Although it's important to clean and disinfect — especially high-touch surfaces — in a hospital and other healthcare facilities, there could be a point of diminishing return for all that effort.
Research has found that aprior patient’s microbiome is still present in a room, even after cleaning and disinfecting. It's not surprising — another study showed that a patient's skin and environmental surfaces in a room become more microbially similar over the length of a patient's stay. Studies show that just by breathing, a person could be dispensing up to 320 droplets. Also, the airflow behind a body when walking creates a swirling between the legs and a downwards plume behind the body. Think of Charlie Brown's friend Pigpen to illustrate this point, except that it's all invisible to the human eye.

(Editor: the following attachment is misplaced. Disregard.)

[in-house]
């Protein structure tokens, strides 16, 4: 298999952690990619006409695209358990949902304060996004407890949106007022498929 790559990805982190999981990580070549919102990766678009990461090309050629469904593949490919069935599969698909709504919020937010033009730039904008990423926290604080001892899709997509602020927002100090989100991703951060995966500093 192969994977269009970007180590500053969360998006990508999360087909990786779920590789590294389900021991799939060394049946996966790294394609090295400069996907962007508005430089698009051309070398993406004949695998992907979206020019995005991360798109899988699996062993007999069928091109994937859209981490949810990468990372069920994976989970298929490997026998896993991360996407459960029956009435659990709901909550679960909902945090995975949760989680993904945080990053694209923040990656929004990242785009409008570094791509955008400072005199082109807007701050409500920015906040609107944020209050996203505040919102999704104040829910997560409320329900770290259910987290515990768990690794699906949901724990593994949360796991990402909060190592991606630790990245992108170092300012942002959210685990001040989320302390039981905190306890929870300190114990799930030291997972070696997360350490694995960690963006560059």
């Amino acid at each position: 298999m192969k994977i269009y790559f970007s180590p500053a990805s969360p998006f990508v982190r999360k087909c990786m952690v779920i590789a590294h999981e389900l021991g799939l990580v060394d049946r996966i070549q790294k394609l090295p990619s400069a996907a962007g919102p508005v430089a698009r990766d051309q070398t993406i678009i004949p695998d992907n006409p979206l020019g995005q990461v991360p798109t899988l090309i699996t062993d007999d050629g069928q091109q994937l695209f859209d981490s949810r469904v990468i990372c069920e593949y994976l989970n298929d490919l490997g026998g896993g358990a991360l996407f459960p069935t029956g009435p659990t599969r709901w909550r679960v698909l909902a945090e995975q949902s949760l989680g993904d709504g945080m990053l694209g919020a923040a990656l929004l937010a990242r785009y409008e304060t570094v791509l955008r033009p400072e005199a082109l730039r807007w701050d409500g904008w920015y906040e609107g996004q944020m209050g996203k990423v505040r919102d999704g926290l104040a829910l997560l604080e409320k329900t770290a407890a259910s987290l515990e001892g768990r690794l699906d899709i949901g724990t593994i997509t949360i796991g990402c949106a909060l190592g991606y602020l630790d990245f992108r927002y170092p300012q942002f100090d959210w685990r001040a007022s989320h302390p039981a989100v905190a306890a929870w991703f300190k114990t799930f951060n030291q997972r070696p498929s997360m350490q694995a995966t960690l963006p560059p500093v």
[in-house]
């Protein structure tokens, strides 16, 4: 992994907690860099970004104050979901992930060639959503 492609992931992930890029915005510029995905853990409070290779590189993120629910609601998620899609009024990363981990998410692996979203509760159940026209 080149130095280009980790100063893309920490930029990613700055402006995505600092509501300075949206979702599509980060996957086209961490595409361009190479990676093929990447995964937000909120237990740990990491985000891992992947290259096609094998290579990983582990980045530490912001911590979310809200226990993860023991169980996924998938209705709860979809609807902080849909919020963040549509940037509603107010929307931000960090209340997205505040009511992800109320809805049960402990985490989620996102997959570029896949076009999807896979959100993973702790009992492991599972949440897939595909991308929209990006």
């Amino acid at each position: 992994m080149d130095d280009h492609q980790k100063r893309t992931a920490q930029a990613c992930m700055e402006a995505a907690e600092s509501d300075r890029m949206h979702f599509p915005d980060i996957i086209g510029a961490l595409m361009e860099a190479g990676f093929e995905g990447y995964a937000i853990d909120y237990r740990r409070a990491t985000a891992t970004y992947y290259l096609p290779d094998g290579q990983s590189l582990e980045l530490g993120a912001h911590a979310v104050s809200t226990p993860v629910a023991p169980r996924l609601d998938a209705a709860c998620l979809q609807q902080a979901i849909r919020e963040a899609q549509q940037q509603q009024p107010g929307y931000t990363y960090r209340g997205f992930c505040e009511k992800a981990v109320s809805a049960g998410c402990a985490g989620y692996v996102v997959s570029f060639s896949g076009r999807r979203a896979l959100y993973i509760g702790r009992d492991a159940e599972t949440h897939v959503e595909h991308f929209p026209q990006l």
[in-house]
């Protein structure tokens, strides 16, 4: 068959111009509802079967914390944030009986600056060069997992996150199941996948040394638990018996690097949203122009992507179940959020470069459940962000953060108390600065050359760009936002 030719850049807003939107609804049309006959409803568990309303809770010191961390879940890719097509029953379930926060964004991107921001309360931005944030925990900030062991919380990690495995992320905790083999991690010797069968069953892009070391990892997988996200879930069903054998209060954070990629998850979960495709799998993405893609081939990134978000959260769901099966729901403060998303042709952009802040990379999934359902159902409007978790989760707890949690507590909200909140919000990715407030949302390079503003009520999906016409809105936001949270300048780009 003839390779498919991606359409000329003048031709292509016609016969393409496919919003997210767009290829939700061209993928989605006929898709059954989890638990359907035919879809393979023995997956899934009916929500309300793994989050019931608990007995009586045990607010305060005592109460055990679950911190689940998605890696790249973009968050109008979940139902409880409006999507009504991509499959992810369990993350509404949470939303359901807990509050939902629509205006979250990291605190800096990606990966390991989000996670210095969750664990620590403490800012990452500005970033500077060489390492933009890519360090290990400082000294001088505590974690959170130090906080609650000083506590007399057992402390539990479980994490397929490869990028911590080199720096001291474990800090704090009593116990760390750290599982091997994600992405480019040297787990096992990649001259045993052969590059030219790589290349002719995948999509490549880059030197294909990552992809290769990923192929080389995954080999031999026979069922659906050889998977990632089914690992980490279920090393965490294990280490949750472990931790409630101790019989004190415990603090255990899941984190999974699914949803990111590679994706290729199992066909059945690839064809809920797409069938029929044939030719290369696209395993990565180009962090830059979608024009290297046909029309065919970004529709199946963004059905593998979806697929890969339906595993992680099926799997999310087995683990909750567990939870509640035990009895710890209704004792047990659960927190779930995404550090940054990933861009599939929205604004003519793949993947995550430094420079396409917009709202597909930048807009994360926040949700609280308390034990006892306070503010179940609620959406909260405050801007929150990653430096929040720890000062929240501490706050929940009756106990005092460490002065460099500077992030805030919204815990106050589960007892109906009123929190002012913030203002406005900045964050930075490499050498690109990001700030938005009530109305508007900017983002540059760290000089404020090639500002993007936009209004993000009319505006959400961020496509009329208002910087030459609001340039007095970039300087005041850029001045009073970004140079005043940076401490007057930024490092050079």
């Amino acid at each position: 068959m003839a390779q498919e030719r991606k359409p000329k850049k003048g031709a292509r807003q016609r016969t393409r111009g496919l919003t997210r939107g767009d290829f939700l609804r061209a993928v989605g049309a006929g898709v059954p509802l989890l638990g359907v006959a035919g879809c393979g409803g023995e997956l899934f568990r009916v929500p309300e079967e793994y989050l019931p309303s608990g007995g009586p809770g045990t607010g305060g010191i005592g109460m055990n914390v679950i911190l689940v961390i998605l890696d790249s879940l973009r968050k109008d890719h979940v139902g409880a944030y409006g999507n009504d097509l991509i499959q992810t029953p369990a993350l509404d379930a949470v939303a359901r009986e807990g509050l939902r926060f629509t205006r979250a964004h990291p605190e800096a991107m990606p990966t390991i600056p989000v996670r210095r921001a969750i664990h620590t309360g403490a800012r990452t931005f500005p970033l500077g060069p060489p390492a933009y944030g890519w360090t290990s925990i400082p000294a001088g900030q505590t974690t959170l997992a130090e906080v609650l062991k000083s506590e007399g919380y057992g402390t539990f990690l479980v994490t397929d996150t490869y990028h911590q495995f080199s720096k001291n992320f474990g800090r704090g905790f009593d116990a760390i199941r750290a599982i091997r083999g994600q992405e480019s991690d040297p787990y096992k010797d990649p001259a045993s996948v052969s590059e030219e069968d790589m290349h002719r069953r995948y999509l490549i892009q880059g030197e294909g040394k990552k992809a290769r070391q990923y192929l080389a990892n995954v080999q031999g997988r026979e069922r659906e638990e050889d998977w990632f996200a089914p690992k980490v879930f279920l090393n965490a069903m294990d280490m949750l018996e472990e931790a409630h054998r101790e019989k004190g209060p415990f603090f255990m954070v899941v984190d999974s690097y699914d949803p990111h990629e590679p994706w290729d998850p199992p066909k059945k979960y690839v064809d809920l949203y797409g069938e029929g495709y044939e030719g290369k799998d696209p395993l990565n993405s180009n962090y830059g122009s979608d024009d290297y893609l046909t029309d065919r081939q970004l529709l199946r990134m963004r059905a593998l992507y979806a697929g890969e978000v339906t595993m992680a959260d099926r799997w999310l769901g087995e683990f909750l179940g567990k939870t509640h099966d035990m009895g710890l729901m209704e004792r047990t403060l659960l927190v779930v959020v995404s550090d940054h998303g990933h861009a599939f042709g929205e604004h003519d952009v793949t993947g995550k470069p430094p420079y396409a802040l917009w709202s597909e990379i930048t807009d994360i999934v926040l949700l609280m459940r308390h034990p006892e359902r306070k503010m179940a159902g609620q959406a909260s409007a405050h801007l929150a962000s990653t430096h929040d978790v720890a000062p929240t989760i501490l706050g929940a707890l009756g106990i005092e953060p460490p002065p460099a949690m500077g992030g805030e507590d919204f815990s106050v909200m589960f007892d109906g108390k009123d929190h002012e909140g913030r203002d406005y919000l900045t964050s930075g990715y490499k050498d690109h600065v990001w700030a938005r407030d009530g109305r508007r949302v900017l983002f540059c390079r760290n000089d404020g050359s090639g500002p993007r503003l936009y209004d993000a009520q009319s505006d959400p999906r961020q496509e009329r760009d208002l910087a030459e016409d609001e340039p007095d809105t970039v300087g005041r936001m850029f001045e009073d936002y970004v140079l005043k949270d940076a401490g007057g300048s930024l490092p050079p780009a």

Instead of solely focusing on killing all microbes, some are wondering if we should refocus efforts to promote the good ones. In a new post by facility management blogger Sara Mayberry, experts suggest that building owners and facility managers promote "good" indoor microbes.
One method of doing this would be to impregnate good bacteria into surface materials or polymer coatings. However, since bacteria need water to survive, researchers are also looking into adding bacteria to cleaning products.
Another option is to pump microbially diverse outdoor air into indoor environments through the ventilation systems. Opening windows to let in fresh air can accomplish the same thing.
Read more about these alternative methods and the potential for microbial sensors here.See the latest posts on our homepage